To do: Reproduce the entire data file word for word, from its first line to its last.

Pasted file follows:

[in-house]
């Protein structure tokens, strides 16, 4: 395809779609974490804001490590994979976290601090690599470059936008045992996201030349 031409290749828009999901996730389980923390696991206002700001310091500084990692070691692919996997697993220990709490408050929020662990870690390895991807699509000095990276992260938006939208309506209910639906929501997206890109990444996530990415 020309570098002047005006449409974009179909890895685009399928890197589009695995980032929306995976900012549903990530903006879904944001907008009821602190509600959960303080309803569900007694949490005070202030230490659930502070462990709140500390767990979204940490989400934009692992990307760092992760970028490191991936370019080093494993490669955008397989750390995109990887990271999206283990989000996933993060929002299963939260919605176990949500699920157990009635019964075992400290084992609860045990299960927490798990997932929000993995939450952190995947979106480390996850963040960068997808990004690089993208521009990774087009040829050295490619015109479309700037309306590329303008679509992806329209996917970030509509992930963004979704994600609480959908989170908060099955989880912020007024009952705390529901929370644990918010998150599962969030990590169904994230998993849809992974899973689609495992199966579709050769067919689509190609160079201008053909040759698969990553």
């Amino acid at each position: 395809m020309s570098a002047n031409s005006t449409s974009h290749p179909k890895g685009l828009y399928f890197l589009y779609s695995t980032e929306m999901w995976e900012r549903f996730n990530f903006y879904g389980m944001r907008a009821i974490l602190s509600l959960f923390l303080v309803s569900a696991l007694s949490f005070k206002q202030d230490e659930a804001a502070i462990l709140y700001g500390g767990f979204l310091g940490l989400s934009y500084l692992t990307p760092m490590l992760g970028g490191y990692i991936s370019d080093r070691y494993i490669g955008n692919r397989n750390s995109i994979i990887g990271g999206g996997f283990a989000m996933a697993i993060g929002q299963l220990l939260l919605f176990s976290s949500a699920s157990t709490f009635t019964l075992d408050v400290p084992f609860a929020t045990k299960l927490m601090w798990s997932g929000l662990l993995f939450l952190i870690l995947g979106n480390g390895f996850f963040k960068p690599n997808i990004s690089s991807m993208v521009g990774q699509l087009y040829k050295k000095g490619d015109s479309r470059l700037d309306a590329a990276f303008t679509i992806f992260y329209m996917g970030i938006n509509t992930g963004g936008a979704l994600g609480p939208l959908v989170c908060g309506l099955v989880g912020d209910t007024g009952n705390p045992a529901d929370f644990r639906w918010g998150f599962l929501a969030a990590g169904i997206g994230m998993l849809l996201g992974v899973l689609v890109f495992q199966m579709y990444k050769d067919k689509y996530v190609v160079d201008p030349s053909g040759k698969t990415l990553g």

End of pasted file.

[in-house]
């Protein structure tokens, strides 16, 4: 395809779609974490804001490590994979976290601090690599470059936008045992996201030349 031409290749828009999901996730389980923390696991206002700001310091500084990692070691692919996997697993220990709490408050929020662990870690390895991807699509000095990276992260938006939208309506209910639906929501997206890109990444996530990415 020309570098002047005006449409974009179909890895685009399928890197589009695995980032929306995976900012549903990530903006879904944001907008009821602190509600959960303080309803569900007694949490005070202030230490659930502070462990709140500390767990979204940490989400934009692992990307760092992760970028490191991936370019080093494993490669955008397989750390995109990887990271999206283990989000996933993060929002299963939260919605176990949500699920157990009635019964075992400290084992609860045990299960927490798990997932929000993995939450952190995947979106480390996850963040960068997808990004690089993208521009990774087009040829050295490619015109479309700037309306590329303008679509992806329209996917970030509509992930963004979704994600609480959908989170908060099955989880912020007024009952705390529901929370644990918010998150599962969030990590169904994230998993849809992974899973689609495992199966579709050769067919689509190609160079201008053909040759698969990553």
């Amino acid at each position: 395809m020309s570098a002047n031409s005006t449409s974009h290749p179909k890895g685009l828009y399928f890197l589009y779609s695995t980032e929306m999901w995976e900012r549903f996730n990530f903006y879904g389980m944001r907008a009821i974490l602190s509600l959960f923390l303080v309803s569900a696991l007694s949490f005070k206002q202030d230490e659930a804001a502070i462990l709140y700001g500390g767990f979204l310091g940490l989400s934009y500084l692992t990307p760092m490590l992760g970028g490191y990692i991936s370019d080093r070691y494993i490669g955008n692919r397989n750390s995109i994979i990887g990271g999206g996997f283990a989000m996933a697993i993060g929002q299963l220990l939260l919605f176990s976290s949500a699920s157990t709490f009635t019964l075992d408050v400290p084992f609860a929020t045990k299960l927490m601090w798990s997932g929000l662990l993995f939450l952190i870690l995947g979106n480390g390895f996850f963040k960068p690599n997808i990004s690089s991807m993208v521009g990774q699509l087009y040829k050295k000095g490619d015109s479309r470059l700037d309306a590329a990276f303008t679509i992806f992260y329209m996917g970030i938006n509509t992930g963004g936008a979704l994600g609480p939208l959908v989170c908060g309506l099955v989880g912020d209910t007024g009952n705390p045992a529901d929370f644990r639906w918010g998150f599962l929501a969030a990590g169904i997206g994230m998993l849809l996201g992974v899973l689609v890109f495992q199966m579709y990444k050769d067919k689509y996530v190609v160079d201008p030349s053909g040759k698969t990415l990553g």